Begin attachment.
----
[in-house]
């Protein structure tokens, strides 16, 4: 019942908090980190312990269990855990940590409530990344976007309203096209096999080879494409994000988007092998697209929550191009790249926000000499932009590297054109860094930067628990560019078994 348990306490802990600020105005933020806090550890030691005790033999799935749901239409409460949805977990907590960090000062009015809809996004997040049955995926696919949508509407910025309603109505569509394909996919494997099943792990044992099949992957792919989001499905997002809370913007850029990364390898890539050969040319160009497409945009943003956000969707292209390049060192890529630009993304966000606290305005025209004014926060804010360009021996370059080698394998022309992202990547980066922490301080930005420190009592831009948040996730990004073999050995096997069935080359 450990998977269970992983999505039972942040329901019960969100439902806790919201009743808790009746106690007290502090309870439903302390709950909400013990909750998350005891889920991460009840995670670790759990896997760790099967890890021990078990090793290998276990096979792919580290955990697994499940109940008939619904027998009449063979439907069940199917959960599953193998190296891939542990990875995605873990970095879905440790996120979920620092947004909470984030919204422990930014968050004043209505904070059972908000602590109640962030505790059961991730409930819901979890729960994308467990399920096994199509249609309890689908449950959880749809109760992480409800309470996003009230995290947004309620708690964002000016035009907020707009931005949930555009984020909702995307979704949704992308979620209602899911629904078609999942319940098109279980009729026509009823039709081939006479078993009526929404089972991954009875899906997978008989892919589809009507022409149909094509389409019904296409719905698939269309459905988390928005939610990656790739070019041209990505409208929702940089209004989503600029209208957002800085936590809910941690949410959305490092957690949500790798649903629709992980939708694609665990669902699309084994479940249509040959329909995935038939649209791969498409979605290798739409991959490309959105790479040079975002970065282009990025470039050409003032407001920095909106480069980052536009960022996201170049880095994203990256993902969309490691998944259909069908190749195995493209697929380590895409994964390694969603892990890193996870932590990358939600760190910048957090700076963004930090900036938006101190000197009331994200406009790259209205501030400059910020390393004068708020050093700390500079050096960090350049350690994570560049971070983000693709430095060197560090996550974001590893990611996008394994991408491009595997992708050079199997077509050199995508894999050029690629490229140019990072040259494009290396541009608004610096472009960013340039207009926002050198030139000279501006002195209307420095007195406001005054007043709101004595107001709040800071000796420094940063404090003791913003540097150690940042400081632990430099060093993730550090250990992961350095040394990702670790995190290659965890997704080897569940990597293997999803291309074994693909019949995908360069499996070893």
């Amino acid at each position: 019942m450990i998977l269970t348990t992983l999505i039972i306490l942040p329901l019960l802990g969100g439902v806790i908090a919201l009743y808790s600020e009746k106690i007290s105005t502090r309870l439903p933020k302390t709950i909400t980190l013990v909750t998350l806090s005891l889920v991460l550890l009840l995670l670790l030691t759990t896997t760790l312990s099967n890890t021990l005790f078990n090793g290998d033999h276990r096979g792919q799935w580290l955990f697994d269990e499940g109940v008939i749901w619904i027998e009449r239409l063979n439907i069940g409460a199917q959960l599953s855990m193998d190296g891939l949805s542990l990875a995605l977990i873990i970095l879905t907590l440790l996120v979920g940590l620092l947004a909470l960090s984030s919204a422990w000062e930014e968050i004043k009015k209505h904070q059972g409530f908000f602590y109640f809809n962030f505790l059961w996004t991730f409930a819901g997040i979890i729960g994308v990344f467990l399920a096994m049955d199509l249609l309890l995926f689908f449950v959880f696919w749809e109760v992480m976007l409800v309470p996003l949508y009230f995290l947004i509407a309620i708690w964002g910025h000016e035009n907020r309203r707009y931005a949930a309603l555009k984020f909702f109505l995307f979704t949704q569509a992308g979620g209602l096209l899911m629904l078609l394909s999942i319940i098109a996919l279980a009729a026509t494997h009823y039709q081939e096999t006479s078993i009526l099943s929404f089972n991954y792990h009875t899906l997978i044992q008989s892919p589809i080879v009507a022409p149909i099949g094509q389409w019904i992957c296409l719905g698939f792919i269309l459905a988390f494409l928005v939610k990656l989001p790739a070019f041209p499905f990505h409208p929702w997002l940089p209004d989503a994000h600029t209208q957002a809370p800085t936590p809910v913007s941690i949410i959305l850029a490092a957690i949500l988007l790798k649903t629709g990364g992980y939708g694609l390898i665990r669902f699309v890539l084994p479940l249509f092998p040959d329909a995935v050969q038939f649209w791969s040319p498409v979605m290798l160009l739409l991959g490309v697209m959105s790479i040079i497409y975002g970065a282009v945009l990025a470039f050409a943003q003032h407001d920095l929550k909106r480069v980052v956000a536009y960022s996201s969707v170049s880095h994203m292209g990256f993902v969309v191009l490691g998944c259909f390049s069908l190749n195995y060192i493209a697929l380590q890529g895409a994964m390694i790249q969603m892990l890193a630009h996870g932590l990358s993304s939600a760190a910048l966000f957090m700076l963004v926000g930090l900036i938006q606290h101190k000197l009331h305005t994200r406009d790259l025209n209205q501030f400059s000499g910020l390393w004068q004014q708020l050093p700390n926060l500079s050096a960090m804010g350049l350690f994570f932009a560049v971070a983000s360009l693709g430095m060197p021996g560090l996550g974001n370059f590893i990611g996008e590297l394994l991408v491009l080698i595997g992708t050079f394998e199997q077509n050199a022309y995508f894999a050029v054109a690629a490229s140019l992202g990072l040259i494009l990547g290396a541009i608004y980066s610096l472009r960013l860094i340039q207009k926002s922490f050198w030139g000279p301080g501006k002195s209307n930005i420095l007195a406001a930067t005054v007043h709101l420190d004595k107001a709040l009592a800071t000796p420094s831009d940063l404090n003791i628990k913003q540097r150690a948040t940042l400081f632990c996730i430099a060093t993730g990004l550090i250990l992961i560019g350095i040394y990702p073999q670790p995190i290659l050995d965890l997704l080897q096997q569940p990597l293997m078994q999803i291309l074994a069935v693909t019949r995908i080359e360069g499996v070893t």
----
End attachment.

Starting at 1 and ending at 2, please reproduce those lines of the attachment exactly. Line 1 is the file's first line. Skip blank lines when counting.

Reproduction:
[in-house]
């Protein structure tokens, strides 16, 4: 019942908090980190312990269990855990940590409530990344976007309203096209096999080879494409994000988007092998697209929550191009790249926000000499932009590297054109860094930067628990560019078994 348990306490802990600020105005933020806090550890030691005790033999799935749901239409409460949805977990907590960090000062009015809809996004997040049955995926696919949508509407910025309603109505569509394909996919494997099943792990044992099949992957792919989001499905997002809370913007850029990364390898890539050969040319160009497409945009943003956000969707292209390049060192890529630009993304966000606290305005025209004014926060804010360009021996370059080698394998022309992202990547980066922490301080930005420190009592831009948040996730990004073999050995096997069935080359 450990998977269970992983999505039972942040329901019960969100439902806790919201009743808790009746106690007290502090309870439903302390709950909400013990909750998350005891889920991460009840995670670790759990896997760790099967890890021990078990090793290998276990096979792919580290955990697994499940109940008939619904027998009449063979439907069940199917959960599953193998190296891939542990990875995605873990970095879905440790996120979920620092947004909470984030919204422990930014968050004043209505904070059972908000602590109640962030505790059961991730409930819901979890729960994308467990399920096994199509249609309890689908449950959880749809109760992480409800309470996003009230995290947004309620708690964002000016035009907020707009931005949930555009984020909702995307979704949704992308979620209602899911629904078609999942319940098109279980009729026509009823039709081939006479078993009526929404089972991954009875899906997978008989892919589809009507022409149909094509389409019904296409719905698939269309459905988390928005939610990656790739070019041209990505409208929702940089209004989503600029209208957002800085936590809910941690949410959305490092957690949500790798649903629709992980939708694609665990669902699309084994479940249509040959329909995935038939649209791969498409979605290798739409991959490309959105790479040079975002970065282009990025470039050409003032407001920095909106480069980052536009960022996201170049880095994203990256993902969309490691998944259909069908190749195995493209697929380590895409994964390694969603892990890193996870932590990358939600760190910048957090700076963004930090900036938006101190000197009331994200406009790259209205501030400059910020390393004068708020050093700390500079050096960090350049350690994570560049971070983000693709430095060197560090996550974001590893990611996008394994991408491009595997992708050079199997077509050199995508894999050029690629490229140019990072040259494009290396541009608004610096472009960013340039207009926002050198030139000279501006002195209307420095007195406001005054007043709101004595107001709040800071000796420094940063404090003791913003540097150690940042400081632990430099060093993730550090250990992961350095040394990702670790995190290659965890997704080897569940990597293997999803291309074994693909019949995908360069499996070893």